Tuesday, April 20, 2010

Posted by Laurel Garver on Tuesday, April 20, 2010 27 comments
"A penny saved is a penny earned," says Ben Franklin (or St. Ben as he's usually perceived here in Philly). It's a maxim that our "buy now, pay later" culture would do well to heed when it comes to financial matters.

The problem comes in extrapolating this idea to every area of life. There are times when being parsimonious, frugal and thrifty are not good. Dickens dramatized a life of thrift taken to extreme in A Christmas Carol. In Ebenezer Scrooge we see a frugality of money and of feeling. Scrooge's background explains much of his parsimony, and at his core is a soul cut off from the sources that could heal it. He learns in the course of the story that true wealth is found in extravagance and generosity.

I've been deep in the revision process for many months now, and I'm realizing that parsimony has no place. This is not the time to hoard hard-earned words. The more I resist completely chucking pages, the more I become a Scrooge. I become hardened and closed to my characters. They don't speak to me, and the story dies.

Early drafts are a road map, not the treasure itself. Be brave, friends, and willing to freely and extravagantly rewrite every single word of your book if necessary. That hard-earned currency of character and story that came in the drafting process needs space to breathe and the freedom to surprise you still in revision. Open the window and toss out the coins like Scrooge on Christmas morning. The generosity will repay dividends you can't yet imagine.

Do you struggle with a frugal heart in your writing and revising? What scares you about being an extravagant reviser? How does Scrooge's story encourage you?
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27 comments:

  1. I used to think that my words were carved in stone! Now I bend them around, cut them out, anything to make the story better. But it took years for me to get to this point.

    I believe in the save up and then buy strategy. I wish more people did. It makes it more worth it once you do get what you want.

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  2. Ooh, boy. I, uh... I've never revised like that. My stuff's never been long enough to need to revise like that. I am now sweating a tiny bit. But at least I can postpone the sweating until, maybe, late fall, or something, when I start revisions on the novel in earnest. Oy.

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  3. I'm in the midst of revision now, too. Great advice. It's so hard to part with those "hard-earned words," isn't it? But worth it.

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  4. I'm almost too good at chopping. Sometimes I worry I've chopped all the good bits and the heart right out of my MS!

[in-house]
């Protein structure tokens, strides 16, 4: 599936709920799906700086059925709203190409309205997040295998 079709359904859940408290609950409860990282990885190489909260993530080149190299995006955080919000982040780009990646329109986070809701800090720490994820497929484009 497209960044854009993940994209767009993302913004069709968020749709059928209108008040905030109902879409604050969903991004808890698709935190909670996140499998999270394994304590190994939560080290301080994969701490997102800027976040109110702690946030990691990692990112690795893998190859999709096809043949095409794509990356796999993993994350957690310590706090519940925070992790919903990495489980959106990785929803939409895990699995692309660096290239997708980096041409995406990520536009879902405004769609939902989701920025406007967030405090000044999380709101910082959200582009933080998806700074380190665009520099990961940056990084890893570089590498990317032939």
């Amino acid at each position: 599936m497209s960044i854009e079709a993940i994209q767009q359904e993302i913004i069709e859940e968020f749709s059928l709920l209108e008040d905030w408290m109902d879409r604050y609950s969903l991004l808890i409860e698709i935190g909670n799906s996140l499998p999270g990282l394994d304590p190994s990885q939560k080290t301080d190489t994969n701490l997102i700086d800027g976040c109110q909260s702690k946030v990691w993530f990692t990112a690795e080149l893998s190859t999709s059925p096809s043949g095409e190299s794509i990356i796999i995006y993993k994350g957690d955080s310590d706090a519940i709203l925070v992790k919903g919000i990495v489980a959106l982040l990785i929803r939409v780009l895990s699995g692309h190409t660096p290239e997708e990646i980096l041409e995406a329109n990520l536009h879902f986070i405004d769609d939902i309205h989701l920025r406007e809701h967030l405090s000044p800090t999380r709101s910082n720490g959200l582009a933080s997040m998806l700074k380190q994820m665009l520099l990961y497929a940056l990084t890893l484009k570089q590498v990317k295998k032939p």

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  5. I agree with Talli, sometimes I feel pushed (by myself and the things I read) to ruthlessly edit, which sometimes causes me to take out more than I should have. I'm working on it, though :)

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  6. Usually I can chuck stuff without problem, but sometimes I fall in love with pieces or chunks of text. When I fall in love like that, it's much harder. :-)

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  7. Oh yes I struggle as I'm absolutely positvely SURE that every word I've written is the perfect one. :O

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  8. I'm getting better at cutting entire chunks of my novel and rewriting - or writing around them. I used to just edit/line edit. Not good for the story at all :)

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  9. Today, I re-wrote two chapters. After this initial edit, I'll need to run through again and beef up the setting.

    Blessings,
    Susan :)

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  10. Aubrie: Me, too. I hope I can encourage others to be gutsy where I've been a coward for so long.

    Simon: This is one of the hard lessons I'm learning--that rewriting yields stronger results than line editing.

    Talli: For you, extravagance will look different than for a natural miser like me. You'll have to learn to love your good bits more deeply and let them stick around when your inclination is to streamline.

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  11. Janet: Courage, friend! The final product will be stronger for your extravagance.

    JEM: Balance is key--be neither a miser nor a spendthrift--but be generous with the needs of the characters and the story.

    Shannon: When the needs of the story dictate, I also hang onto choice lines, even if the scene or chapter around it have to go.

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  12. Bish: Hee hee. Getting critiques at regular intervals can quickly cure one of that. :-)

    Jemi: Once I let go of trying to salvage so much, the story has improved exponentially and I'm loving it more every day. Rewriting rocks!

    Susan: Wow, that's speedy. I find rewrites slower than drafting, but my end results have been very clean according to my two crit groups. Sounds like your method is a layered one.